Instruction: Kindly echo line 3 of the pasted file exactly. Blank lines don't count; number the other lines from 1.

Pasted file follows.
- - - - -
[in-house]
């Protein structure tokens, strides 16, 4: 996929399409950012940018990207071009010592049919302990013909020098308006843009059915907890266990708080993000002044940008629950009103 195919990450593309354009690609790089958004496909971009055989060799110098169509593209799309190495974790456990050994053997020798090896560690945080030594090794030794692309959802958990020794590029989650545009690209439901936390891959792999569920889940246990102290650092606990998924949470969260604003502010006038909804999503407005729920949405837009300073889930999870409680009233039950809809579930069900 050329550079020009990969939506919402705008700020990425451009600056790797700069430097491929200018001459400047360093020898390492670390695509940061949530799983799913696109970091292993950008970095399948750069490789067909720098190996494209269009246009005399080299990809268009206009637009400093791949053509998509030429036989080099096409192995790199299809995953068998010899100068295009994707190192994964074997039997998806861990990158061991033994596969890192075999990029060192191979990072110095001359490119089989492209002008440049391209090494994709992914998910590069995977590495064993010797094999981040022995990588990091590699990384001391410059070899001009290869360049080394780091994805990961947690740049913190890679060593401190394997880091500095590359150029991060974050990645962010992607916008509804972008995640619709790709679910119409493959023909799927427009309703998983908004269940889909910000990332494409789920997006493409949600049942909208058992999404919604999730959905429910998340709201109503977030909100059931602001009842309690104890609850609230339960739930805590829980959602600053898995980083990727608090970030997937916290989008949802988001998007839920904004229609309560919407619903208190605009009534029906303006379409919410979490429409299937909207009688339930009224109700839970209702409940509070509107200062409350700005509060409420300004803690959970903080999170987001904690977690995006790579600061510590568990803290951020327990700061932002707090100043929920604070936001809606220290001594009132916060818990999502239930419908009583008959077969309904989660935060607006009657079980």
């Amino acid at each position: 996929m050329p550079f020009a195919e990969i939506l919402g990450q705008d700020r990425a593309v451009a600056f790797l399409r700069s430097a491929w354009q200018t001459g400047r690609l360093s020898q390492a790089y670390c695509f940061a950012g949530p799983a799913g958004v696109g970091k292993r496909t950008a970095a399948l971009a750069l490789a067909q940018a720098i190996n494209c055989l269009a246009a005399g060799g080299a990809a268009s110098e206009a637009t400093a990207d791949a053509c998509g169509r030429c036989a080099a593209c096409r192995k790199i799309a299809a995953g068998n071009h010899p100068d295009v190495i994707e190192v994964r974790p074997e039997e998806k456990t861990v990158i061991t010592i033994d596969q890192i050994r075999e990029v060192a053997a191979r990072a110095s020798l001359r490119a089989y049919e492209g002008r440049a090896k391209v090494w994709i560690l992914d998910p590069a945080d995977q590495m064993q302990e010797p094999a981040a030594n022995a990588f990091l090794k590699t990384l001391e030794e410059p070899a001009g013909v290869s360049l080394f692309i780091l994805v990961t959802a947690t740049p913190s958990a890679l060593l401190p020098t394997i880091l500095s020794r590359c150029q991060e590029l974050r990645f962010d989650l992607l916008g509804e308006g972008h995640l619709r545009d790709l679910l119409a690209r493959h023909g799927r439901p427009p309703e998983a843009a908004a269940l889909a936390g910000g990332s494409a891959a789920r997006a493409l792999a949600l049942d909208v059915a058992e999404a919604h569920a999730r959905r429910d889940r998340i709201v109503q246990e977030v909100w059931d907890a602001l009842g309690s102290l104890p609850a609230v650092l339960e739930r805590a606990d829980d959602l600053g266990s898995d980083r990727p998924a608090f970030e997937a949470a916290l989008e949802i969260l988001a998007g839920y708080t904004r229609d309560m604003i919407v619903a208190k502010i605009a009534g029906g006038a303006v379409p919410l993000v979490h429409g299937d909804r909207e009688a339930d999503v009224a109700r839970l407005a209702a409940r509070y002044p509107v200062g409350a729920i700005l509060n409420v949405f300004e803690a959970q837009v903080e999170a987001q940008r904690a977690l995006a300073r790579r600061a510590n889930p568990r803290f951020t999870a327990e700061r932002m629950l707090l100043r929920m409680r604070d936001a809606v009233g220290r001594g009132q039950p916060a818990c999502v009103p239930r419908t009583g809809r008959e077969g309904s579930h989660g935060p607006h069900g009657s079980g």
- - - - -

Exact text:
């Amino acid at each position: 996929m050329p550079f020009a195919e990969i939506l919402g990450q705008d700020r990425a593309v451009a600056f790797l399409r700069s430097a491929w354009q200018t001459g400047r690609l360093s020898q390492a790089y670390c695509f940061a950012g949530p799983a799913g958004v696109g970091k292993r496909t950008a970095a399948l971009a750069l490789a067909q940018a720098i190996n494209c055989l269009a246009a005399g060799g080299a990809a268009s110098e206009a637009t400093a990207d791949a053509c998509g169509r030429c036989a080099a593209c096409r192995k790199i799309a299809a995953g068998n071009h010899p100068d295009v190495i994707e190192v994964r974790p074997e039997e998806k456990t861990v990158i061991t010592i033994d596969q890192i050994r075999e990029v060192a053997a191979r990072a110095s020798l001359r490119a089989y049919e492209g002008r440049a090896k391209v090494w994709i560690l992914d998910p590069a945080d995977q590495m064993q302990e010797p094999a981040a030594n022995a990588f990091l090794k590699t990384l001391e030794e410059p070899a001009g013909v290869s360049l080394f692309i780091l994805v990961t959802a947690t740049p913190s958990a890679l060593l401190p020098t394997i880091l500095s020794r590359c150029q991060e590029l974050r990645f962010d989650l992607l916008g509804e308006g972008h995640l619709r545009d790709l679910l119409a690209r493959h023909g799927r439901p427009p309703e998983a843009a908004a269940l889909a936390g910000g990332s494409a891959a789920r997006a493409l792999a949600l049942d909208v059915a058992e999404a919604h569920a999730r959905r429910d889940r998340i709201v109503q246990e977030v909100w059931d907890a602001l009842g309690s102290l104890p609850a609230v650092l339960e739930r805590a606990d829980d959602l600053g266990s898995d980083r990727p998924a608090f970030e997937a949470a916290l989008e949802i969260l988001a998007g839920y708080t904004r229609d309560m604003i919407v619903a208190k502010i605009a009534g029906g006038a303006v379409p919410l993000v979490h429409g299937d909804r909207e009688a339930d999503v009224a109700r839970l407005a209702a409940r509070y002044p509107v200062g409350a729920i700005l509060n409420v949405f300004e803690a959970q837009v903080e999170a987001q940008r904690a977690l995006a300073r790579r600061a510590n889930p568990r803290f951020t999870a327990e700061r932002m629950l707090l100043r929920m409680r604070d936001a809606v009233g220290r001594g009132q039950p916060a818990c999502v009103p239930r419908t009583g809809r008959e077969g309904s579930h989660g935060p607006h069900g009657s079980g």